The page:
Back in October, 2013, I read this piece from The Chronicle Review (part of the Chronicle of Higher Education). It introduced me to a recent book entitled Hitler’s Furies: German Women in the Nazi Killing Fields (2013) by Wendy Lower. This book looked at the action of several groups of women in relation to the Holocaust. Recently, I acquired my library’s copy and read it. As I expected, it reminded me strongly of Christopher R. Browning’s Ordinary Men: Reserve Police Battalion 101 and the Final Solution in Poland (1992). Thus, afterwards I reread that book. Previously, it was covered as part of an Honors undergraduate seminar course I had on the Holocaust.
As most only think of death camps when they contemplate the Holocaust, both books issue a stark reminder that not all of Jewish victims of Nazi Germany met that fate.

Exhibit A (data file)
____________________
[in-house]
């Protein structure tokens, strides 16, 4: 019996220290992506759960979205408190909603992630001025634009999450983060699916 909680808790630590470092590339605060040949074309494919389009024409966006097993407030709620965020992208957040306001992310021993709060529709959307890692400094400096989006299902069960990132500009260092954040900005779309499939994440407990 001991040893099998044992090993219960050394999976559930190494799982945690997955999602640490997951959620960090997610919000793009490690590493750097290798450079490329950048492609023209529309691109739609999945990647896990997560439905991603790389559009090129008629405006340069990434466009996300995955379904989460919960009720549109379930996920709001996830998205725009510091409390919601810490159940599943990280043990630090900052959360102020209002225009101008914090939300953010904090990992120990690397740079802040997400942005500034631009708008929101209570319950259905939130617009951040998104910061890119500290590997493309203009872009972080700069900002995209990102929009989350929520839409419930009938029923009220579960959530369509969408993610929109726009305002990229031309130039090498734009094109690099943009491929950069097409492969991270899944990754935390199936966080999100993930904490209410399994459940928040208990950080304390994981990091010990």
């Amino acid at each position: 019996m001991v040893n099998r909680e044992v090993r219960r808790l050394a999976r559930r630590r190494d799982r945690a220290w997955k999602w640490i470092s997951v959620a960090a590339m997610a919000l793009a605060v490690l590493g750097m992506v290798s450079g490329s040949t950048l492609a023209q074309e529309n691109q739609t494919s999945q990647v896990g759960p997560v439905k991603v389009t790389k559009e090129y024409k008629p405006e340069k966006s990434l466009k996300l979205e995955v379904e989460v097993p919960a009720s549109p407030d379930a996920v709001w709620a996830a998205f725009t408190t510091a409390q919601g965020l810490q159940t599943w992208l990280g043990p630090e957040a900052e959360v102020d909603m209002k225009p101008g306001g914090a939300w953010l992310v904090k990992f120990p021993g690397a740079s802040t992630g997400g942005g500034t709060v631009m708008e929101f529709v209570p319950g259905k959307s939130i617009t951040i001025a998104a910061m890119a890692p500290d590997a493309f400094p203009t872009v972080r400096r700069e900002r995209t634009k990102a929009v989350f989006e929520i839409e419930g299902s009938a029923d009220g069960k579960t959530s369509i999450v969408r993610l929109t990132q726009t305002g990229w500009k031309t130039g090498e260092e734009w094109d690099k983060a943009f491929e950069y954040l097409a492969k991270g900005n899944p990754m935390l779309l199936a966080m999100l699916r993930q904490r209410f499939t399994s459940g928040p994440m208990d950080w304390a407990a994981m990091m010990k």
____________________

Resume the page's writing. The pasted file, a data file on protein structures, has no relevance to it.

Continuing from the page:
Ordinary Men is a classic of Holocaust literature and it was the first book that attempted to explain the action of the men who committed the crimes without focusing on the fact the men were following orders. Police Battalion 101 serves as the basis of this study because when the unit was tried for war crimes in the 1960s all surviving members were subjected to a detailed interrogation. Browning studied the transcripts of these interviews and noticed several startling patterns. Yes, often men did follow orders, but the men of the unit had been given the option to opt out of the mass killings by their commanding officer. Few took advantage of this (pages 56-57 for the main offer and it’s takers; subsequent individual points where individuals later changed their mind). Of the men that participated, it was discovered that most did so not because of orders or a commitment to Nazism but because of the need for conformity-few wanted to be the odd man out (172-174).